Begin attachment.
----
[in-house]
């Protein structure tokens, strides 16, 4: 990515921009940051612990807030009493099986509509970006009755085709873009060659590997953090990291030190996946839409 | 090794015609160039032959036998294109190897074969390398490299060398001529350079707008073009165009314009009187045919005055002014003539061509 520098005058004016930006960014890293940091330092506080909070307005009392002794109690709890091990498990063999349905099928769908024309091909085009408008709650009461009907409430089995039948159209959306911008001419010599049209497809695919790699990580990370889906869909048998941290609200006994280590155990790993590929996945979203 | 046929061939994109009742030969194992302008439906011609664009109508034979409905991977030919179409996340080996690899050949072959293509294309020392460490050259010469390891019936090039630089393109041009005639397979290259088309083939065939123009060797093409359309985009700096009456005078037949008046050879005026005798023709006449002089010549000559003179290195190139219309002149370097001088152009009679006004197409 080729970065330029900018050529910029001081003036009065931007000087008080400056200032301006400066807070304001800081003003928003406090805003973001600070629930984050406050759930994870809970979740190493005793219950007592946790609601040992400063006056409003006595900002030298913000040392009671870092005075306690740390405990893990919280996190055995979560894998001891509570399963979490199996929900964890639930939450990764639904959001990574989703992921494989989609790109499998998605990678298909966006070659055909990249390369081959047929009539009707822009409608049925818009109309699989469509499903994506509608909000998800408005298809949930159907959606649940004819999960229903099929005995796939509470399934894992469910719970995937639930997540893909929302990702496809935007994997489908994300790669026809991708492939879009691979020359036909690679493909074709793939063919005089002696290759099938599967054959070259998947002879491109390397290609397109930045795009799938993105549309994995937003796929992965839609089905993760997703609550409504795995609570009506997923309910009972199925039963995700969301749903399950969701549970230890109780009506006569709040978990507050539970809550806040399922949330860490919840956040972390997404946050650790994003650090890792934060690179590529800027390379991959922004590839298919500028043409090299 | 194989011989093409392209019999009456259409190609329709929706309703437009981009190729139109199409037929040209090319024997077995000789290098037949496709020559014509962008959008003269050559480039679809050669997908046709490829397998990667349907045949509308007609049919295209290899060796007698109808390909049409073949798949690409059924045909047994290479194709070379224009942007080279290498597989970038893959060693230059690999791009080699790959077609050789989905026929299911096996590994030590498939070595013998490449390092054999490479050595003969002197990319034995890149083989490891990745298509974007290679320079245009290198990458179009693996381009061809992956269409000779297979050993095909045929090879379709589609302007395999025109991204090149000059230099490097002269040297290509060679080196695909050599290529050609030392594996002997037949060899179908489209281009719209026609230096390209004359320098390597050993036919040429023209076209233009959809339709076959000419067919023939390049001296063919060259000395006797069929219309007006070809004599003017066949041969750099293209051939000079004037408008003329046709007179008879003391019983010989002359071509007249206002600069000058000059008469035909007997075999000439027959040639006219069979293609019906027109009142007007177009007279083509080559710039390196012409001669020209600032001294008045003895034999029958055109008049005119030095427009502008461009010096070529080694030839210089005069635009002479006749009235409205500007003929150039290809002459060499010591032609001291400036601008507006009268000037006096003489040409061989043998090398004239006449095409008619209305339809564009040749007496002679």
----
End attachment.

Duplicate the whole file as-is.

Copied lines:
[in-house]
């Protein structure tokens, strides 16, 4: 990515921009940051612990807030009493099986509509970006009755085709873009060659590997953090990291030190996946839409 | 090794015609160039032959036998294109190897074969390398490299060398001529350079707008073009165009314009009187045919005055002014003539061509 520098005058004016930006960014890293940091330092506080909070307005009392002794109690709890091990498990063999349905099928769908024309091909085009408008709650009461009907409430089995039948159209959306911008001419010599049209497809695919790699990580990370889906869909048998941290609200006994280590155990790993590929996945979203 | 046929061939994109009742030969194992302008439906011609664009109508034979409905991977030919179409996340080996690899050949072959293509294309020392460490050259010469390891019936090039630089393109041009005639397979290259088309083939065939123009060797093409359309985009700096009456005078037949008046050879005026005798023709006449002089010549000559003179290195190139219309002149370097001088152009009679006004197409 080729970065330029900018050529910029001081003036009065931007000087008080400056200032301006400066807070304001800081003003928003406090805003973001600070629930984050406050759930994870809970979740190493005793219950007592946790609601040992400063006056409003006595900002030298913000040392009671870092005075306690740390405990893990919280996190055995979560894998001891509570399963979490199996929900964890639930939450990764639904959001990574989703992921494989989609790109499998998605990678298909966006070659055909990249390369081959047929009539009707822009409608049925818009109309699989469509499903994506509608909000998800408005298809949930159907959606649940004819999960229903099929005995796939509470399934894992469910719970995937639930997540893909929302990702496809935007994997489908994300790669026809991708492939879009691979020359036909690679493909074709793939063919005089002696290759099938599967054959070259998947002879491109390397290609397109930045795009799938993105549309994995937003796929992965839609089905993760997703609550409504795995609570009506997923309910009972199925039963995700969301749903399950969701549970230890109780009506006569709040978990507050539970809550806040399922949330860490919840956040972390997404946050650790994003650090890792934060690179590529800027390379991959922004590839298919500028043409090299 | 194989011989093409392209019999009456259409190609329709929706309703437009981009190729139109199409037929040209090319024997077995000789290098037949496709020559014509962008959008003269050559480039679809050669997908046709490829397998990667349907045949509308007609049919295209290899060796007698109808390909049409073949798949690409059924045909047994290479194709070379224009942007080279290498597989970038893959060693230059690999791009080699790959077609050789989905026929299911096996590994030590498939070595013998490449390092054999490479050595003969002197990319034995890149083989490891990745298509974007290679320079245009290198990458179009693996381009061809992956269409000779297979050993095909045929090879379709589609302007395999025109991204090149000059230099490097002269040297290509060679080196695909050599290529050609030392594996002997037949060899179908489209281009719209026609230096390209004359320098390597050993036919040429023209076209233009959809339709076959000419067919023939390049001296063919060259000395006797069929219309007006070809004599003017066949041969750099293209051939000079004037408008003329046709007179008879003391019983010989002359071509007249206002600069000058000059008469035909007997075999000439027959040639006219069979293609019906027109009142007007177009007279083509080559710039390196012409001669020209600032001294008045003895034999029958055109008049005119030095427009502008461009010096070529080694030839210089005069635009002479006749009235409205500007003929150039290809002459060499010591032609001291400036601008507006009268000037006096003489040409061989043998090398004239006449095409008619209305339809564009040749007496002679």